The causeway connects Metairie, a northern suburb of New Orleans, with Mandeville. If you look at the map, it looks pretty useless given Mandeville is tiny, it’s not a shortcut to anywhere at all, and there are other highways on each side of the lake.

This is where you might expect me to say “well no, it isn’t useless because…” but no, I have nothing to add. At least the bridge was useful after Hurricane Katrina as only 17 of its spans were damaged, compared to the nearly 500 spans damaged on the I-10 bridges to the east!

Why is it special?

This bridge is, in fact, two parallel bridges that run uninterrupted for 38 kilometers (or about 38 minutes non-stop if driving the speed limit). Flytrippers’ other co-founder Andrew says it’s a unique experience: in the middle of the bridge, you can look in every direction and see nothing but water on all sides.

He actually likes bridges as much as I do: as a teenager he had his parents take a detour during the family trip because he wanted to travel on (what was at the time) the undisputed longest bridge in the world over water. It still is, unless you count the total length over water (non-continuous)…

 

4. Hong Kong–Zhuhai–Macau Bridge (China)

longest bridges in the world
Hong Kong–Zhuhai–Macau Bridge (Photo Credit: Wikicommons)


Claim to fame:
 It’s the longest non-continuous bridge over water.

Length: 55 kilometers total (main span is 23 kilometers)

Where is it?

The Hong Kong–Zhuhai–Macau Bridge is in Southeast China, right amid the Pearl River Delta in the South China Sea. 

READ ALSO: The difference between China, Hong Kong, Macau… and the other China (Taiwan)

Which places does it link? 

This recently inaugurated bridge-tunnel (it is just one year old) links Hong Kong with Macau and Zhuhai (China), important hubs in the world’s largest mega-region (over 50 million people live in the Pearl River Delta).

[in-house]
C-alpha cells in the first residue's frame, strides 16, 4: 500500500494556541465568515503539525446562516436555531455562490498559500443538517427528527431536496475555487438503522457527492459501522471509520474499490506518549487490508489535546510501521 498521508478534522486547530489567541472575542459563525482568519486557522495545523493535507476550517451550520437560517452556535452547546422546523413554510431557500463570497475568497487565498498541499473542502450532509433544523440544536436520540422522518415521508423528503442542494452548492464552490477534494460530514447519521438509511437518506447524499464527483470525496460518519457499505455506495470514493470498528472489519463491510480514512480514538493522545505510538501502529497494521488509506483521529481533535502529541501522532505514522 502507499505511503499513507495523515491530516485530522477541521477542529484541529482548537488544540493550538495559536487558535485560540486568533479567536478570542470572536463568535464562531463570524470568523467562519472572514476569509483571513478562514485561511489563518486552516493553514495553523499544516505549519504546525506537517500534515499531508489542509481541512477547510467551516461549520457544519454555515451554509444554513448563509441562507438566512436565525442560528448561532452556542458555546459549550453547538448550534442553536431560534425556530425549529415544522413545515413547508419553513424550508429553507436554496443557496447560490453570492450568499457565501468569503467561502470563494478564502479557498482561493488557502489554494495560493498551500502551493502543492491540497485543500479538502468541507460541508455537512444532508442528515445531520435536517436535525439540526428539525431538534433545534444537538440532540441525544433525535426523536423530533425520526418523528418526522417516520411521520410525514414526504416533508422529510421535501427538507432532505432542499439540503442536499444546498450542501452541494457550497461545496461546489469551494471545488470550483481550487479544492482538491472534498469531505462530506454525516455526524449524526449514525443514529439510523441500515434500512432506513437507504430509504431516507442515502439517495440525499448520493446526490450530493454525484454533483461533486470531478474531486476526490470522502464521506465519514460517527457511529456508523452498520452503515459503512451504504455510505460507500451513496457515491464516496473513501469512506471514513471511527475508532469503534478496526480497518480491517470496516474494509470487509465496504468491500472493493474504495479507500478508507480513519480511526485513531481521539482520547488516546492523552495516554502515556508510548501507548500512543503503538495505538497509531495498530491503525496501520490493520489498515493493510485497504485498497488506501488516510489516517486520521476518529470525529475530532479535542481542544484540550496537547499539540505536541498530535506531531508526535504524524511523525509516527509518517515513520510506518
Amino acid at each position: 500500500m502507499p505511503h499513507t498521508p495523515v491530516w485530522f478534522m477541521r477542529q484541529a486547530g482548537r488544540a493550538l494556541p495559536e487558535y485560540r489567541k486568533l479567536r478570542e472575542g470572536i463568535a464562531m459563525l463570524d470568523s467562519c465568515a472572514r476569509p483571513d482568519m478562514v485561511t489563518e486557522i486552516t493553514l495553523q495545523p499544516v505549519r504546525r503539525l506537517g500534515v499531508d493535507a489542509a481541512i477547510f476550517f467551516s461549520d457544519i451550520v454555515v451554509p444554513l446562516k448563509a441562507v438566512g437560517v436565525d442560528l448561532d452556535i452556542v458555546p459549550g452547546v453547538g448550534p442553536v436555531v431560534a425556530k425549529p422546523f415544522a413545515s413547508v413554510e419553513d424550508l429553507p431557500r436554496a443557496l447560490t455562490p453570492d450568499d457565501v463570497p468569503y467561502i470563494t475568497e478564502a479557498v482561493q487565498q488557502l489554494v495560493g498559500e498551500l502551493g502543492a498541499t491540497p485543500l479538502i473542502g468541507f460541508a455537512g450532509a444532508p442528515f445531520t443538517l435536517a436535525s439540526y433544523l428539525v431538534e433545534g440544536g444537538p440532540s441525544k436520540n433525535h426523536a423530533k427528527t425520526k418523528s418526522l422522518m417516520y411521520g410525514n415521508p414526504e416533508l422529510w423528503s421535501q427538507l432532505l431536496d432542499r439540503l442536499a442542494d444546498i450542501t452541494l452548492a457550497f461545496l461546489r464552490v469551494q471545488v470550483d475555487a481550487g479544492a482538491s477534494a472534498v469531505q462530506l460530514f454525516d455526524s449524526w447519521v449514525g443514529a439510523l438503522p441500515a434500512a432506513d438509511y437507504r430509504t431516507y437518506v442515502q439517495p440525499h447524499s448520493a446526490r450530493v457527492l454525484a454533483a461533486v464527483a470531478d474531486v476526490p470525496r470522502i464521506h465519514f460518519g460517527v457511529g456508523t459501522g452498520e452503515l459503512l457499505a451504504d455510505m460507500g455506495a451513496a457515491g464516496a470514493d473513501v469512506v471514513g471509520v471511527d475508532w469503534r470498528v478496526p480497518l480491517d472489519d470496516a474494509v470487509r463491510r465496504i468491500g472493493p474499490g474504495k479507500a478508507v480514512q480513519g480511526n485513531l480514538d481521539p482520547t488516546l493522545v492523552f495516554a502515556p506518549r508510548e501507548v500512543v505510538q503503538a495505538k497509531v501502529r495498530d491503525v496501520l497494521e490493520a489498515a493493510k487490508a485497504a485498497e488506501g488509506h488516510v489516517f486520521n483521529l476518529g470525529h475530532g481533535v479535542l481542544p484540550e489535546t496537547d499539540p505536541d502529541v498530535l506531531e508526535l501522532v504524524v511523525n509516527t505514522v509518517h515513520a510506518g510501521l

It used to take over 2 hours to drive between these places (or a ferry ride like Andrew took), so they built a series of bridges, tunnels and artificial islands to link them directly across the sea. It is so new that even Google Maps doesn’t even show it yet (probably related somehow to the censorship issue).

Map of the bridge route (photo credit: Wikipedia)

 

Why is it special? 

At 55 kilometers, this is the longest aggregate bridge over water (it’s just not one continuous bridge): that’s a very long drive over water. But most importantly, the bridge is over the sea; in other words, it’s the longest fixed-link sea crossing. The infrastructure also incorporates a tunnel 6.7 kilometers long—the first completely submerged offshore tunnel in the country. 

It connects to the Hong Kong highway near the airport, which is also a feat of engineering as the whole airport is built on entirely reclaimed land in the sea. You could check it out for yourself with the affordable plane tickets we spot to Hong Kong on our cheap flight deals page. If you don’t mind a few protests, you might even get great deals on hotels now… or you can wait a bit if you prefer.

 

5. Akashi Kaikyō Bridge (Japan)

Akashi Kaikyō Bridge (Photo Credit: Tysto)

Claim to fame: It’s the longest suspension bridge in the world.

Length: 1.991 kilometers

Where is it?

This suspension bridge just west of Kobe, in the Osaka-Kobe-Kyoto metropolitan area.

Which places does it link? 

It carries a highway from that densely populated region to the small Awaji Island and the bigger Shikoku Island.

Why is it special? 

There is something inherently special about suspension bridges. All the longer bridges are types of bridges that have multiple spans, but this one is the longest suspension bridge. In other words, the longest bridge span between support pillars. For comparison, it is 50% longer than the Golden Gate Bridge’s main span.